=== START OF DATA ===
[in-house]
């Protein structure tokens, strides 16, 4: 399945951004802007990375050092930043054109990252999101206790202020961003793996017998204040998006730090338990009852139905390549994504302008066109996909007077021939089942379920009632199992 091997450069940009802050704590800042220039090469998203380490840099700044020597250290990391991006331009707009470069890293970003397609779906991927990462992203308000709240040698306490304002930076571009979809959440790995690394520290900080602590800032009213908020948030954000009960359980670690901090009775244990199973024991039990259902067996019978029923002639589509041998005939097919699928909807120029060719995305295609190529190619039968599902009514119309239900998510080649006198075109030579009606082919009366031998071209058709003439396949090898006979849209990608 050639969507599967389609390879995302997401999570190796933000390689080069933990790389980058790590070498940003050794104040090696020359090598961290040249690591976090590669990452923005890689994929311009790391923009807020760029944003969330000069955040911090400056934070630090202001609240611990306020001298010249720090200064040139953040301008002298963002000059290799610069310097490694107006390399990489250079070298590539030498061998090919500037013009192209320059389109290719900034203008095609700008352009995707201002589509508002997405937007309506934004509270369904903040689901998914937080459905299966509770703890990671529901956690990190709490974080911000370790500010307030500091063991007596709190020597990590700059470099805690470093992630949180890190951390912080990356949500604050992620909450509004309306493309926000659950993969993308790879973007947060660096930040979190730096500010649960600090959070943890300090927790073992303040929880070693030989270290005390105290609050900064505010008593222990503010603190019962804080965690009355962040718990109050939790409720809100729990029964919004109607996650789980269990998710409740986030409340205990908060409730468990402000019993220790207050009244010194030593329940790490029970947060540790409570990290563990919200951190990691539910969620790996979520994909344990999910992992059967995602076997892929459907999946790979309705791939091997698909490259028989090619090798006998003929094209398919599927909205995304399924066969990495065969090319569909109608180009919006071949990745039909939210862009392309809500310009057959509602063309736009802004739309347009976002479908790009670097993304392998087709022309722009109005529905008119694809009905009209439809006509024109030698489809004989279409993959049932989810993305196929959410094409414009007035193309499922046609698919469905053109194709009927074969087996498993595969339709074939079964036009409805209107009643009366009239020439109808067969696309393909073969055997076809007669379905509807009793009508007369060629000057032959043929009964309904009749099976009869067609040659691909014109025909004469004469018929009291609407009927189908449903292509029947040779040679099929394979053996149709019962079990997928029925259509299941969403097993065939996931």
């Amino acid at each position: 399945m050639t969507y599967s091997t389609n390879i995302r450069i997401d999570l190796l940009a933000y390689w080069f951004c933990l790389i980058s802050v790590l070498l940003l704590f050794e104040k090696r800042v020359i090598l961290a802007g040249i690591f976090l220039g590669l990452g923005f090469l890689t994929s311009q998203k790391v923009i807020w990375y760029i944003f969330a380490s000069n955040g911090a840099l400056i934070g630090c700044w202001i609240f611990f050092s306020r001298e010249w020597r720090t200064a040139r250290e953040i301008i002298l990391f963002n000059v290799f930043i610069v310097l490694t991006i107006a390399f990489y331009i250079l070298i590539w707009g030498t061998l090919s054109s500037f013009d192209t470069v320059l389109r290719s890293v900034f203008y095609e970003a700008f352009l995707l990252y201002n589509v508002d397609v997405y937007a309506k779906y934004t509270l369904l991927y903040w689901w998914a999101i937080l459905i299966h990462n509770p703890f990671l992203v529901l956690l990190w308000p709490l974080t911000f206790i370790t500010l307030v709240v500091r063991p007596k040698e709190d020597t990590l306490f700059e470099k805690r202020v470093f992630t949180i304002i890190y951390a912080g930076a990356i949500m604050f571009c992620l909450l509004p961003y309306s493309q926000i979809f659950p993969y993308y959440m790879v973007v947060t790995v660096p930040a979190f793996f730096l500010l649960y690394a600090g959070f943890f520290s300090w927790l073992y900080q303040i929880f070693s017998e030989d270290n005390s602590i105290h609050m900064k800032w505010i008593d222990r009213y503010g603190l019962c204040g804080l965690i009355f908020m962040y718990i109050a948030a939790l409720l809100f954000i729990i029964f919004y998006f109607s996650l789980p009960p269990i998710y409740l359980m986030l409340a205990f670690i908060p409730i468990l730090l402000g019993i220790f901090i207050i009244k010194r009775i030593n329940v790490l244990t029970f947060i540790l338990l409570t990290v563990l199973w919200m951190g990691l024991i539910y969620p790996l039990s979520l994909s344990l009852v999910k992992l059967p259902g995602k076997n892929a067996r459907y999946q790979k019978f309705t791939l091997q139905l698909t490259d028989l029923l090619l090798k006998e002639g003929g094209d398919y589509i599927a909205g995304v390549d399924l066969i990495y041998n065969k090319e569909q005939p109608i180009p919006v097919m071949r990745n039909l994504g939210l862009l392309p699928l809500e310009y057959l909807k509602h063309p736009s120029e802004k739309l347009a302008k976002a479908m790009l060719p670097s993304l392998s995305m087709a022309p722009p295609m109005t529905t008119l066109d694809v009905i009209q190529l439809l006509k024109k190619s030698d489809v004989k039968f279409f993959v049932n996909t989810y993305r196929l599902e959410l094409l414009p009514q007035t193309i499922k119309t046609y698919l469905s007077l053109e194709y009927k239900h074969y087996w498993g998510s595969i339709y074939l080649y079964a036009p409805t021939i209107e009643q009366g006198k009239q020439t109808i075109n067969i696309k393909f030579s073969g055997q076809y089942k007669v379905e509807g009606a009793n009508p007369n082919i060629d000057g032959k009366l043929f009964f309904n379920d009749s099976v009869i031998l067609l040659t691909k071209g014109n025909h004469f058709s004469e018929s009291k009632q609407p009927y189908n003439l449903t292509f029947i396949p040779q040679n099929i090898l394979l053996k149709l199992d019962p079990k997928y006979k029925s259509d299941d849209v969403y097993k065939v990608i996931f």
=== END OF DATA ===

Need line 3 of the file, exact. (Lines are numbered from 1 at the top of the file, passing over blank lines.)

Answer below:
């Amino acid at each position: 399945m050639t969507y599967s091997t389609n390879i995302r450069i997401d999570l190796l940009a933000y390689w080069f951004c933990l790389i980058s802050v790590l070498l940003l704590f050794e104040k090696r800042v020359i090598l961290a802007g040249i690591f976090l220039g590669l990452g923005f090469l890689t994929s311009q998203k790391v923009i807020w990375y760029i944003f969330a380490s000069n955040g911090a840099l400056i934070g630090c700044w202001i609240f611990f050092s306020r001298e010249w020597r720090t200064a040139r250290e953040i301008i002298l990391f963002n000059v290799f930043i610069v310097l490694t991006i107006a390399f990489y331009i250079l070298i590539w707009g030498t061998l090919s054109s500037f013009d192209t470069v320059l389109r290719s890293v900034f203008y095609e970003a700008f352009l995707l990252y201002n589509v508002d397609v997405y937007a309506k779906y934004t509270l369904l991927y903040w689901w998914a999101i937080l459905i299966h990462n509770p703890f990671l992203v529901l956690l990190w308000p709490l974080t911000f206790i370790t500010l307030v709240v500091r063991p007596k040698e709190d020597t990590l306490f700059e470099k805690r202020v470093f992630t949180i304002i890190y951390a912080g930076a990356i949500m604050f571009c992620l909450l509004p961003y309306s493309q926000i979809f659950p993969y993308y959440m790879v973007v947060t790995v660096p930040a979190f793996f730096l500010l649960y690394a600090g959070f943890f520290s300090w927790l073992y900080q303040i929880f070693s017998e030989d270290n005390s602590i105290h609050m900064k800032w505010i008593d222990r009213y503010g603190l019962c204040g804080l965690i009355f908020m962040y718990i109050a948030a939790l409720l809100f954000i729990i029964f919004y998006f109607s996650l789980p009960p269990i998710y409740l359980m986030l409340a205990f670690i908060p409730i468990l730090l402000g019993i220790f901090i207050i009244k010194r009775i030593n329940v790490l244990t029970f947060i540790l338990l409570t990290v563990l199973w919200m951190g990691l024991i539910y969620p790996l039990s979520l994909s344990l009852v999910k992992l059967p259902g995602k076997n892929a067996r459907y999946q790979k019978f309705t791939l091997q139905l698909t490259d028989l029923l090619l090798k006998e002639g003929g094209d398919y589509i599927a909205g995304v390549d399924l066969i990495y041998n065969k090319e569909q005939p109608i180009p919006v097919m071949r990745n039909l994504g939210l862009l392309p699928l809500e310009y057959l909807k509602h063309p736009s120029e802004k739309l347009a302008k976002a479908m790009l060719p670097s993304l392998s995305m087709a022309p722009p295609m109005t529905t008119l066109d694809v009905i009209q190529l439809l006509k024109k190619s030698d489809v004989k039968f279409f993959v049932n996909t989810y993305r196929l599902e959410l094409l414009p009514q007035t193309i499922k119309t046609y698919l469905s007077l053109e194709y009927k239900h074969y087996w498993g998510s595969i339709y074939l080649y079964a036009p409805t021939i209107e009643q009366g006198k009239q020439t109808i075109n067969i696309k393909f030579s073969g055997q076809y089942k007669v379905e509807g009606a009793n009508p007369n082919i060629d000057g032959k009366l043929f009964f309904n379920d009749s099976v009869i031998l067609l040659t691909k071209g014109n025909h004469f058709s004469e018929s009291k009632q609407p009927y189908n003439l449903t292509f029947i396949p040779q040679n099929i090898l394979l053996k149709l199992d019962p079990k997928y006979k029925s259509d299941d849209v969403y097993k065939v990608i996931f």